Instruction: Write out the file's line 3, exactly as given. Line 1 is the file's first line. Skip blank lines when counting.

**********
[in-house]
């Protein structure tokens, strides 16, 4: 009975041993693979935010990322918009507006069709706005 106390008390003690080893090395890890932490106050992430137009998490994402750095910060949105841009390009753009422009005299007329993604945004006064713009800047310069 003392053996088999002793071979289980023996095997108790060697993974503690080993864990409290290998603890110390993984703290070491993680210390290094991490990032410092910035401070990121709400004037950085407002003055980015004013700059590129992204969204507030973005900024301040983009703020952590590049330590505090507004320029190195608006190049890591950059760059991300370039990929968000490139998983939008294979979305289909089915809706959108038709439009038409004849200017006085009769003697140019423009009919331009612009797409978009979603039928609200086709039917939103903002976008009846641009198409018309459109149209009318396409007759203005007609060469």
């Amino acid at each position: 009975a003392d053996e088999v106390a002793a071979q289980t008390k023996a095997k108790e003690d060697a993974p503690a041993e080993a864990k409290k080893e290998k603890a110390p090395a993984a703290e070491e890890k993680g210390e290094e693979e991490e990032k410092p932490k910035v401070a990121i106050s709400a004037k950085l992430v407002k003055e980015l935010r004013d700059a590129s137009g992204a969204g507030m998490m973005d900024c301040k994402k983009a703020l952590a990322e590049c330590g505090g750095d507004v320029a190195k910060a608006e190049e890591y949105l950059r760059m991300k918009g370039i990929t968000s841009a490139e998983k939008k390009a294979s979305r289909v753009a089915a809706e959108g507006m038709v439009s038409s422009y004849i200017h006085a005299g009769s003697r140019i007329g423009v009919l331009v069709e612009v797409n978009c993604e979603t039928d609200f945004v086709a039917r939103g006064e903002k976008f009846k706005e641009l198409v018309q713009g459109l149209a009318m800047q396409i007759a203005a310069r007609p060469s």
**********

């Amino acid at each position: 009975a003392d053996e088999v106390a002793a071979q289980t008390k023996a095997k108790e003690d060697a993974p503690a041993e080993a864990k409290k080893e290998k603890a110390p090395a993984a703290e070491e890890k993680g210390e290094e693979e991490e990032k410092p932490k910035v401070a990121i106050s709400a004037k950085l992430v407002k003055e980015l935010r004013d700059a590129s137009g992204a969204g507030m998490m973005d900024c301040k994402k983009a703020l952590a990322e590049c330590g505090g750095d507004v320029a190195k910060a608006e190049e890591y949105l950059r760059m991300k918009g370039i990929t968000s841009a490139e998983k939008k390009a294979s979305r289909v753009a089915a809706e959108g507006m038709v439009s038409s422009y004849i200017h006085a005299g009769s003697r140019i007329g423009v009919l331009v069709e612009v797409n978009c993604e979603t039928d609200f945004v086709a039917r939103g006064e903002k976008f009846k706005e641009l198409v018309q713009g459109l149209a009318m800047q396409i007759a203005a310069r007609p060469s």